Love him or hate him, Quentin Tarantino is an exceedingly talented filmmaker. And even though I hold the unpopular opinion that Tarantino peaked with “Pulp Fiction,” and that “Inglourious Basterds” and “Django Unchained” were exercises in overindulgence, it’s impossible to deny that all his work has an inimitable postmodern flair. “The Hateful Eight” applies that flair to the Western genre, resulting in a final product that departs from Tarantino’s recent approaches and successfully evokes the director’s heyday.
(I was lucky enough to snag a showing of the 70mm “roadshow” version – featuring an old-school overture and intermission – and would highly recommend doing likewise.)
For a Tarantino film, “The Hateful Eight” has an uncharacteristically linear plot: bounty hunters Marquis Warren (Samuel L. Jackson) and John Ruth (Kurt Russell) find themselves escorting captured desperado Daisy Domergue (Jennifer Jason Leigh) to the nearest town to face justice. When a blizzard descends on their stagecoach, they must take shelter in a remote haberdashery along with a colorful cast of other wayfarers. It soon becomes clear, however, that some of the travelers may have violent intentions.
In its claustrophobic setting and ruthlessly linear plot, “The Hateful Eight” evokes none of Tarantino’s movies as strongly as “Reservoir Dogs.” Here, there’s the same combination of knife-edge tension (that inevitably erupts into grisly violence) and effortlessly dynamic clash between characters. Where “Django” and “Basterds” seemed to lose focus partway through, drifting through a series of larger-scale set pieces, the severely restricted setting of “Eight” works to the film’s great credit: every scene crackles with hair-raising intensity. Coupling this ambiance with a dash of narrative nonlinearity (a la “Pulp Fiction”) results in a fusion that feels both classic and fresh.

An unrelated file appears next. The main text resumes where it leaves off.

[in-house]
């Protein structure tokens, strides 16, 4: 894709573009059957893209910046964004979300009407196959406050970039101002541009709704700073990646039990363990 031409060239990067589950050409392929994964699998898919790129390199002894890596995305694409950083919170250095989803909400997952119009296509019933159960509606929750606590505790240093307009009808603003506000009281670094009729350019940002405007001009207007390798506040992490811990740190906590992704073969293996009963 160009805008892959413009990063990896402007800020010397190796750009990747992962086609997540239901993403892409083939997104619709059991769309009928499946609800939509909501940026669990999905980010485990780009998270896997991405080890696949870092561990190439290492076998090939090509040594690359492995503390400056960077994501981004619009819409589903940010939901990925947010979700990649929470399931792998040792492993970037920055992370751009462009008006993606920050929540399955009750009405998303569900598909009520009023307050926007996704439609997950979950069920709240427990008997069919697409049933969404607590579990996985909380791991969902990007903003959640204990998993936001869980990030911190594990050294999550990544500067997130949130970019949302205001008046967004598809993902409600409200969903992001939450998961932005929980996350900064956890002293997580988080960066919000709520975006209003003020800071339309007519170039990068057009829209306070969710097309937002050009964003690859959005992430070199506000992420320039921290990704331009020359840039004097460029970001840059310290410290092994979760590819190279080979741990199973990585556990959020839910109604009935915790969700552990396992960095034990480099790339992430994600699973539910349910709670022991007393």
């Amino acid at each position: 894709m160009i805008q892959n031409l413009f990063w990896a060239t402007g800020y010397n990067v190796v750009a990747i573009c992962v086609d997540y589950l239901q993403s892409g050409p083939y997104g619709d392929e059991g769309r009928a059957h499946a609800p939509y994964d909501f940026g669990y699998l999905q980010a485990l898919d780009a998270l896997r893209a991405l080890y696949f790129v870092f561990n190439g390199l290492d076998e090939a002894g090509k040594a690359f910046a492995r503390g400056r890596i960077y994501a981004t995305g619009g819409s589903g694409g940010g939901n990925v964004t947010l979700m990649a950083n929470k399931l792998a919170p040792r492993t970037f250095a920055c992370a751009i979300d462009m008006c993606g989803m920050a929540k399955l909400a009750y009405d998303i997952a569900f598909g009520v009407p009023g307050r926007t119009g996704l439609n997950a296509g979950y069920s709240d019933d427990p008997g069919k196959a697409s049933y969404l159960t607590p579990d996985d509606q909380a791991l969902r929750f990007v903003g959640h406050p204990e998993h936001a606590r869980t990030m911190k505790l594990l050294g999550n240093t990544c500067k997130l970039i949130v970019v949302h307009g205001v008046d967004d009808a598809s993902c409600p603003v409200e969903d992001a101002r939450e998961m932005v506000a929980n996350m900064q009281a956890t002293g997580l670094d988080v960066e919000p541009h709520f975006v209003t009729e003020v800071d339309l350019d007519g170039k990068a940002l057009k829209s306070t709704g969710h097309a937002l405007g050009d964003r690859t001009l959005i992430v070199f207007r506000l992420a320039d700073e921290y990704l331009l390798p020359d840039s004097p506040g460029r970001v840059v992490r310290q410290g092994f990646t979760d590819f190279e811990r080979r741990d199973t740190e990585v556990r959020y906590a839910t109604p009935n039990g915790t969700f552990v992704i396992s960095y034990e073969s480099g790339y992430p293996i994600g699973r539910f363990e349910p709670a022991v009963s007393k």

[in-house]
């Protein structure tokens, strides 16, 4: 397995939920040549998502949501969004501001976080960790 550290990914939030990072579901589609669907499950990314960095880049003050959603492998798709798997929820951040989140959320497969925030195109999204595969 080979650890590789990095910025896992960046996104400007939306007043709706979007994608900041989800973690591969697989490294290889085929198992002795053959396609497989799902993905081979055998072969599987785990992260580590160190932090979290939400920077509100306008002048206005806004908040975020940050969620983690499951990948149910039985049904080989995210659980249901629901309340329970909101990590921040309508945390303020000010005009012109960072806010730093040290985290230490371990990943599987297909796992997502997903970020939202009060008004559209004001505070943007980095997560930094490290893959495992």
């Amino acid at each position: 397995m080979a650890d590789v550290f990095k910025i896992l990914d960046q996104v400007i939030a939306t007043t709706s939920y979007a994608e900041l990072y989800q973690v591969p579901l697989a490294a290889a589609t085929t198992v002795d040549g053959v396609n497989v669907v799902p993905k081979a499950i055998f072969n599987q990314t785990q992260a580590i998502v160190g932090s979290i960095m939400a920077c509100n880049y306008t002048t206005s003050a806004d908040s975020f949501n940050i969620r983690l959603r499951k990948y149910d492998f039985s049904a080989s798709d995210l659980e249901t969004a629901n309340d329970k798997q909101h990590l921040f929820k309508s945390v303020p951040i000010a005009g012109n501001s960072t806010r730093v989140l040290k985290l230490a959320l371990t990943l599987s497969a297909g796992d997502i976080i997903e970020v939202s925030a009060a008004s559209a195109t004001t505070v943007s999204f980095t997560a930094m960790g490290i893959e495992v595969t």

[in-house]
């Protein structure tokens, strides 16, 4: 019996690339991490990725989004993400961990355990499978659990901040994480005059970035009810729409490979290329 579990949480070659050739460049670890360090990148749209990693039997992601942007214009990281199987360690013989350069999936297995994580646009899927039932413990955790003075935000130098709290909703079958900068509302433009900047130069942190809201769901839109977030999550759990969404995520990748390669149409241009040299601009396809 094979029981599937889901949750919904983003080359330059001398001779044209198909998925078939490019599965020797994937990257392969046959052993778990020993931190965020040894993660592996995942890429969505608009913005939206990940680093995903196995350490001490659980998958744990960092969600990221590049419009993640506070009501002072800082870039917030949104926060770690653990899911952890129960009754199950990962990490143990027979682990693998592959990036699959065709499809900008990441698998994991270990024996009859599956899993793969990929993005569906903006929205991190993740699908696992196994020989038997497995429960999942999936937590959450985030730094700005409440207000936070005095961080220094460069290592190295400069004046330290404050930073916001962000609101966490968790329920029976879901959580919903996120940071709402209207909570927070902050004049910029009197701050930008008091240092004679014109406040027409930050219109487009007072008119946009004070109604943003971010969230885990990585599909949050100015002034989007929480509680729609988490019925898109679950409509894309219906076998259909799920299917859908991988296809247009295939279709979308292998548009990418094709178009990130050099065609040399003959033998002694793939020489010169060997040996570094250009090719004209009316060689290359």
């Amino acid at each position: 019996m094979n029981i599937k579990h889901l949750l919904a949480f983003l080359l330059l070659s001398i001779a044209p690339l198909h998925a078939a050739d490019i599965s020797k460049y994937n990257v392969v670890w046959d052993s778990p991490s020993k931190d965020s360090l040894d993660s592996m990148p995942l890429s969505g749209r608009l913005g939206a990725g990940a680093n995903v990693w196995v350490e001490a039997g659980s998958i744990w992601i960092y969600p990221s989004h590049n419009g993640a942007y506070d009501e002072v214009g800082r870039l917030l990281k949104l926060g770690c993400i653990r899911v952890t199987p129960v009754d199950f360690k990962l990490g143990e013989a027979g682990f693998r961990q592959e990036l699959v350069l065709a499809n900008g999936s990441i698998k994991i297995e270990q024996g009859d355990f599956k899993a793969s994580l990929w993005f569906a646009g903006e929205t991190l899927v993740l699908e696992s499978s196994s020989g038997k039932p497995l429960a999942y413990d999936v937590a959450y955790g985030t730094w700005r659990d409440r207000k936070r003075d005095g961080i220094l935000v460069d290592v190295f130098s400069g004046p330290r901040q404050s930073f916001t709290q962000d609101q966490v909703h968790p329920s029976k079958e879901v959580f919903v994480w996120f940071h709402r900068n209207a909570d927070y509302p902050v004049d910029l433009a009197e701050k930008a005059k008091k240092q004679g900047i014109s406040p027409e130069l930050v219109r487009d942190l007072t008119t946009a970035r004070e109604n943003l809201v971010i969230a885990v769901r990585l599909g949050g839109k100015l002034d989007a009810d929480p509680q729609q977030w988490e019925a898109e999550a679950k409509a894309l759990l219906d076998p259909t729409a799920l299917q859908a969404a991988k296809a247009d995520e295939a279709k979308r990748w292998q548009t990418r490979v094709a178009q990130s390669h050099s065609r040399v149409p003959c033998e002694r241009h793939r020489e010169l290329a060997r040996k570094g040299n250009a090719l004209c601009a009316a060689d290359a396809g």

Tarantino is very, very good at two things – dialogue and carnage – and both of those are on full display here. Whereas “Basterds” and “Django” drew their narrative energy from adrenaline-charged genre tropes (revenge against Nazis and revenge against slavers, respectively), “Eight” is a much slower burn that relies on character interactions to propel its plot. One of Tarantino’s great strengths is his ability to instantly create memorable characters who transcend their settings, and “Eight” demonstrates that proficiency to great effect. (And yes, for those who view Tarantino films to see such things, there’s tons of bloodshed once the guns come out). As an aside: Ennio Morricone’s score (the first soundtrack the composer has done for a Western in several decades) is a major highlight, and probably the best score I’ve heard in months.
“Eight,” like most of Tarantino’s movies, is about half an hour too long. It’s never dull, but it’s exceedingly deliberate in its pacing (which some viewers will no doubt find off-putting) – I found myself often thinking how well it would translate into a stage play. There’s also one groaner of a plot choice (unfortunately present in many other “whodunit”-type stories) that detracts from the cleverly crafted narrative…though this is a small gripe. And it almost doesn’t warrant mention, given the director’s notoriety, but this is by no means a film for all ages (there’s lots of violence, profanity, gratuitous use of racist language by villainous characters, etc.).
“The Hateful Eight” will probably polarize Tarantino fans. Stylistically, it’s a throwback to an earlier mode of storytelling, and departs from the sprawling “epic” approach seen in the director’s more recent movies. As someone underwhelmed by Tarantino’s last two films, I found “Eight” a highly satisfying change-up…but not all will agree.
A lushly filmed, welcome return to form for Tarantino.
Normalized Score: 5.8